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After 62 years, Olsons still pumping gas
And the Utah family believes the current tough times will pass

SHARE After 62 years, Olsons still pumping gas
And the Utah family believes the current tough times will pass

BOUNTIFUL -- As gasoline prices rise, brothers Doug and Keith Olson, owners of the Slim Olson Service Stations in Bountiful and Woods Cross, hold their breath but aren't "overly nervous."

"You have good years and bad years. Do we think we'll survive it? Absolutely," Doug Olson said.Crude oil prices have been high since summer but crude oil costs aren't usually reflected in the price of gas immediately, Doug Olson said.

But now the price of refining oil is catching up.

"It's extremely competitive on the retail end," Doug Olson said. "There's a lot of people selling gas for less than they pay for it."

The Olsons say they are selling their gas at cost. They sell about 350,000 gallons of gas per month per station.

"What customers say is that gas stations must be making a killing. That's not true," Doug Olson said.

At the Woods Cross gas station, located off I-15 at the 2600 South exit, "You have to make your money on hot dogs and soda pop," Doug Olson said.

Three blocks up the street in Bountiful, 2301 S. Main Street, the car wash keeps the Olson's station afloat.

The Olsons believe the Woods Cross station caters to younger people and out-of-staters. Old-timers are the regulars at the Bountiful station.

"We have customers all the time who tell us what the station was like 'back then,' " Doug Olson said.

The Olson brothers are the third generation to run the gas station. Started by their grandfather, Slim, in 1938, the Bountiful service station was once dubbed the world's largest -- with 43 pumps. Drivers of Ford street rods and Chevy Cabriolet roadsters could roll into Slim Olson stations in Bountiful and three Nevada towns: Elko, Ely and Winnemucca.

Back then, Slim Olson stations sold two grades of leaded Amoco gas, ethyl (high grade) and regular.

Slim Olson stations have been independent for most of their years, except for a brief time between 1968 and 1978 when Doug and Keith's father, Bill Olson, sold the stations to American Oil and ran them as an Amoco employee.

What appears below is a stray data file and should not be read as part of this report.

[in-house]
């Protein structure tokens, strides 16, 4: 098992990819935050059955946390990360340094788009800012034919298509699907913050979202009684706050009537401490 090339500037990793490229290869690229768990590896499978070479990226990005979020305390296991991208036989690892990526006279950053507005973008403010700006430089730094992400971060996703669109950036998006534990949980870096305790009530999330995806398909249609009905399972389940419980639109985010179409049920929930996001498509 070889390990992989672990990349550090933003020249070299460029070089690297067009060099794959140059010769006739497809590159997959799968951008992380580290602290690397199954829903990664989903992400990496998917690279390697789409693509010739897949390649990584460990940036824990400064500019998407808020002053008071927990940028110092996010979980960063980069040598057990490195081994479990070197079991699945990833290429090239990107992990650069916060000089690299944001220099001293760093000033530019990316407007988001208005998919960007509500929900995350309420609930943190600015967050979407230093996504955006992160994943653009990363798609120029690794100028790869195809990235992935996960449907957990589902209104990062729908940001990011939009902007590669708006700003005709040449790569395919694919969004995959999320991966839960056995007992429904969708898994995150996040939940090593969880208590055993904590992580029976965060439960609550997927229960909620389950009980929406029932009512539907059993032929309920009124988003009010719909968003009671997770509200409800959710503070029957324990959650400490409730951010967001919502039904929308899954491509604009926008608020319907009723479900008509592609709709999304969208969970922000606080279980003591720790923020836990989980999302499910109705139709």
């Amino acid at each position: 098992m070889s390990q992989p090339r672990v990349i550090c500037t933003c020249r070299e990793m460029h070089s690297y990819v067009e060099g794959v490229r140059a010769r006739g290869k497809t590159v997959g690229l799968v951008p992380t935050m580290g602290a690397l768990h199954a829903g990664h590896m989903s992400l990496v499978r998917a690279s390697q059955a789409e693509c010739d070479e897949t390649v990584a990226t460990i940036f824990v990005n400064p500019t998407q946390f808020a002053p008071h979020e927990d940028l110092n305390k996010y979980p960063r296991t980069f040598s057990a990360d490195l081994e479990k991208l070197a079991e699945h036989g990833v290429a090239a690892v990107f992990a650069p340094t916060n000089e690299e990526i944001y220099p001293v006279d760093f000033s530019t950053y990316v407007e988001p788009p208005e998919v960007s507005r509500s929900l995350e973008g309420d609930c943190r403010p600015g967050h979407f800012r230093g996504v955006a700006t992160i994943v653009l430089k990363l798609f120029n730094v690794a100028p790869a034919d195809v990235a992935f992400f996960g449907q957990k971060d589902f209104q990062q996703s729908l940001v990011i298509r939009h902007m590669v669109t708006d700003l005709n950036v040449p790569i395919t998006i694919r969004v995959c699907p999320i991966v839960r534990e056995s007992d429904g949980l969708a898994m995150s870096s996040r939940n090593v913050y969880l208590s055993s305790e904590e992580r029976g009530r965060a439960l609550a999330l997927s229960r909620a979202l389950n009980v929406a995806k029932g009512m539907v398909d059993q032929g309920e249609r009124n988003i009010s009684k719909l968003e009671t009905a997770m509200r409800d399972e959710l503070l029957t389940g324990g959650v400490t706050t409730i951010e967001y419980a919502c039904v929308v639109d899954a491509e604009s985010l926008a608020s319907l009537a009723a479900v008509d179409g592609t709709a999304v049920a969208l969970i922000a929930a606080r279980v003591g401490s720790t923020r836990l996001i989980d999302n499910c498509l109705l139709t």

In 1994, Amoco stopped selling gas to independent stations, and Slim Olson stations began selling Chevron gas. Down went the large signs. And on the buildings went fresh coats of white and blue paint.

In their 62 years of business, all the gas sold by the stations has been refined at the nearby Woods Cross and Salt Lake refineries.

As the years passed, the Olsons slimmed down their number of stations to two. Bountiful, the longest surviving station, is still located on the same property but now sits on the south end. Its 90-foot carwash was once a lube center.

"They all seem to go to car dealers now," Doug Olson lamented about his lube center.

The Bountiful station still houses the above-the-ground gas storage tanks. Newer stations, including the Woods Cross Slim Olson, store gas below the ground. "It the past, it (above-the-ground storage tanks) was a kind of showpiece. They would advertise on them. They were painted every color in the world," Doug Olson said.

The Olson family owns the property of their two stations, and the property on which the Bountiful Smith's grocery store, K-mart and Boston Market are located. "We spend about as much time with real estate -- ground leases -- as we do with the stations," Doug Olson said.

Doug and Keith Olson have a combined six sons in their early teens, who, despite their youth, have started working at the stations.

"It's nice to be the third generation, and hopefully (they'll) continue on the fourth," Keith Olson said. "Either the kids are not interested or more businesses don't survive. Most businesses don't last 60 years."